Pyongyang has a habit of making threats to affect international relations, and Washington D.C. has a track record of starting actual wars and deposing leaders to achieve the same end. And in our case, it’s rarely gone well (see: Iraq after Saddam Hussein). The difference, the movie seems to argue, is that Kim Jong Un is threatening millions of people so that he’ll be respected by his citizens and North Korea will be respected throughout the world. Compare that to the USA, which acts out of a (probably misplaced, but definitely sincere) sense of duty to make the world a safer place. Even so, that begs the question of when killing a legitimate leader is justified, especially when that action could lead to bloody chaos and the installation of an even worse government further down the line.

The movie’s portrayal of Kim Jong Un’s death has long since been leaked, so I don’t mind spoiling that it happens. But that scene doesn’t show that Kim is actually defeated a few scenes earlier. I don’t want to spoil exactly what happens during the titular interview, except to say that someone like Kim Jong Un doesn’t necessarily need to be defeated with bombs or bullets or poison.

There’s a point in the movie when Kim says that words hurt far more than any nuclear bomb. It’s played as a joke, but it’s really the central thesis statement of the entire movie. Kim Jong Un is a man who will not tolerate any slight toward him or his country. To such a person like that, absolutely nothing is more potentially dangerous than mockery. There is nothing that could possibly threaten a true emperor more than the statement that he has no clothes. It seems trite and cliche to say that truth is the best weapon against someone who thrives on lies, and that comedy will always be a potent defense against those without a sense of humor, yet here we are.

North Korea’s response was the absolute best possible thing that could have happened to this movie. Even if we assume that they really weren’t responsible for the Sony hacking incident, Kim Jong Un’s government has issued so many statements expressing outrage that this movie exists. Here in this country, we have people who genuinely believe that our president was born in Kenya, expressing their distaste for President Obama with the most despicable racist portrayals possible, and nobody gives a fuck. Obama himself least of all, I suspect (say what you will about the man, but he’s got a sense of humor). Yet someone makes this trifle of a comedy, and Kim Jong Un throws a hissy fit and hurls racial insults at Obama, like he and the US government had anything to do with making this film.

If this movie had come and gone without incident, it might have been just another comedy. But now that North Korea has directly confirmed the insecure nature of its leader, the film’s statements become much more relevant. Life imitated art, and the movie improves twofold because of that.

Of course, it’s not like this film is all about political comedy and highbrow satire. Far from it. There’s an overabundance of juvenile humor to be found here, mostly with regards to sexual innuendoes and related body parts. Though a couple of fingers are lost in spectacularly bloody fashion, which I personally thought was needlessly excessive. Pop culture humor also abounds; in particular, Katy Perry and the Lord of the Rings trilogy should probably have gotten supporting actor credits for how frequently they’re mentioned.

I’m also sorry to say that a lot of Rogen’s rambling and improvisational style is clearly on display. Luckily, there’s much less of it here than in This is the End, perhaps because this movie’s plot is a lot more involved by necessity than the concept of “six guys are stuck together after the apocalypse.” It also helps that the improvisational scenes have much better set-ups: The scene in which a guy can only have sex with one hand comes to mind. And of course, Rogen and Franco have such a finely-tuned chemistry that they help sell a lot of the jokes. Lizzy Caplan also shows a remarkable sense of comic timing as the brains of the operation, and Diana Bang is hardly a slouch either.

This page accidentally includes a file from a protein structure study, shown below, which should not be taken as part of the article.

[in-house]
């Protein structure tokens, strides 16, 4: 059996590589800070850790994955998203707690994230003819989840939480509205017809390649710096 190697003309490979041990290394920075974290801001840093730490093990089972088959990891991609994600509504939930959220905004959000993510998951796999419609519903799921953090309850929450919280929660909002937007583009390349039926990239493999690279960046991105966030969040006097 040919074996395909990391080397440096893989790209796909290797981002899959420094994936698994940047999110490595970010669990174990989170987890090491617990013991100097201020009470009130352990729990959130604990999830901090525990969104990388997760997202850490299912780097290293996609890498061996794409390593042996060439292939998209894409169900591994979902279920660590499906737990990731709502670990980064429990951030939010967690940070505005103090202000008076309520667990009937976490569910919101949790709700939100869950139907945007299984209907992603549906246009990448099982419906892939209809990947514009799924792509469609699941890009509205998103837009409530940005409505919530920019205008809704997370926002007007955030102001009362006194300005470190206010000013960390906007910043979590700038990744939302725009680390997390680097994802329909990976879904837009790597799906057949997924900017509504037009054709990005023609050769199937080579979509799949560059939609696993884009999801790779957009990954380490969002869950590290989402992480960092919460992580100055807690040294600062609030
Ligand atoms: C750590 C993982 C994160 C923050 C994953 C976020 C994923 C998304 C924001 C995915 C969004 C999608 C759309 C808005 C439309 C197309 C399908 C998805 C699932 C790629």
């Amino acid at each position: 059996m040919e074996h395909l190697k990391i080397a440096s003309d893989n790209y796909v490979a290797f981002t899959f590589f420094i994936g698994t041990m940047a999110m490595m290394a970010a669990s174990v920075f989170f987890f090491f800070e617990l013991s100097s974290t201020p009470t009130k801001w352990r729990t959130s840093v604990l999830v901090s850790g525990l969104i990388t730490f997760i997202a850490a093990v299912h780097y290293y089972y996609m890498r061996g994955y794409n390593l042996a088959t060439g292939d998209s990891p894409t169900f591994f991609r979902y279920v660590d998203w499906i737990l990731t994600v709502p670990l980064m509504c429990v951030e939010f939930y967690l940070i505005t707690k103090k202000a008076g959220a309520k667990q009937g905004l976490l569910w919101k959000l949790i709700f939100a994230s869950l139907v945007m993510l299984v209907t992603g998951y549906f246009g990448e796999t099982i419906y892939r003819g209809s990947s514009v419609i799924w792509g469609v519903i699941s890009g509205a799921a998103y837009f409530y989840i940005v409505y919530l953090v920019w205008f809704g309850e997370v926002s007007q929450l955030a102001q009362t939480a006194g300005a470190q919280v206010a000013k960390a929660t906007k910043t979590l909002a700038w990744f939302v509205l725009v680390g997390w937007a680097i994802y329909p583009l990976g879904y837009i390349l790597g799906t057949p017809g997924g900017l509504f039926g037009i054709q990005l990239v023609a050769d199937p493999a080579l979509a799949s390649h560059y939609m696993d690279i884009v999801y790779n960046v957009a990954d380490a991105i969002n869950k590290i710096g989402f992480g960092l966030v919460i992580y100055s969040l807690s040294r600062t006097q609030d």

But of course the movie’s MVP is Randall Park, who brings a surprisingly multi-layered performance to Kim Jong Un. It’s a fascinating thing to watch Kim act like a complete Skylark fanboy and try to guess how much of his enthusiasm is genuine. After all, Dave is a man who’s easily distracted and endlessly optimistic, which makes him easy prey for a man who already has 24 million people believing he’s a god. Yet that doesn’t make this portrayal of Kim any less charming, and the apparent connection between two egotists in desperate need of attention is fascinating to watch.

Perhaps more importantly, Park’s work exposes the sheer lunacy of the position that Kim Jong Un is in. Remember, he’s a 31-year-old man in charge of an entire country after being raised as a god, wanting for nothing. And for no better reason than because his father left him the keys. This fictional version of Kim Jong Un is a spoiled man-child with daddy issues who never grew up, needing desperately to be seen as anything else. He’s an ordinary human being who has to keep up the illusion (to everyone, himself included) that he’s a god. And for all we know, maybe the real-life Kim Jong Un is no different. We may never know.

Without the controversy, The Interview would be an okay comedy, flattened by the onslaught of movies that inexplicably hit us this Christmas Day. But then the controversy came and proved exactly why we needed a movie like this. You have to look pretty hard underneath all the (admittedly funny) juvenile humor to see it, but this film has a surprising amount of intelligence that had the good fortune to be completely vindicated. If nothing else, the movie is worth seeing just for Randall Park. In a fair world, he’d get a Best Supporting nomination for this, at the very least.

Just do me one favor: If you have the option of seeing this in an independent theater, go buy a ticket there instead of seeing it on VOD. Your money will be better-used and more desperately needed than if it was spent with Google or Microsoft, I can promise you.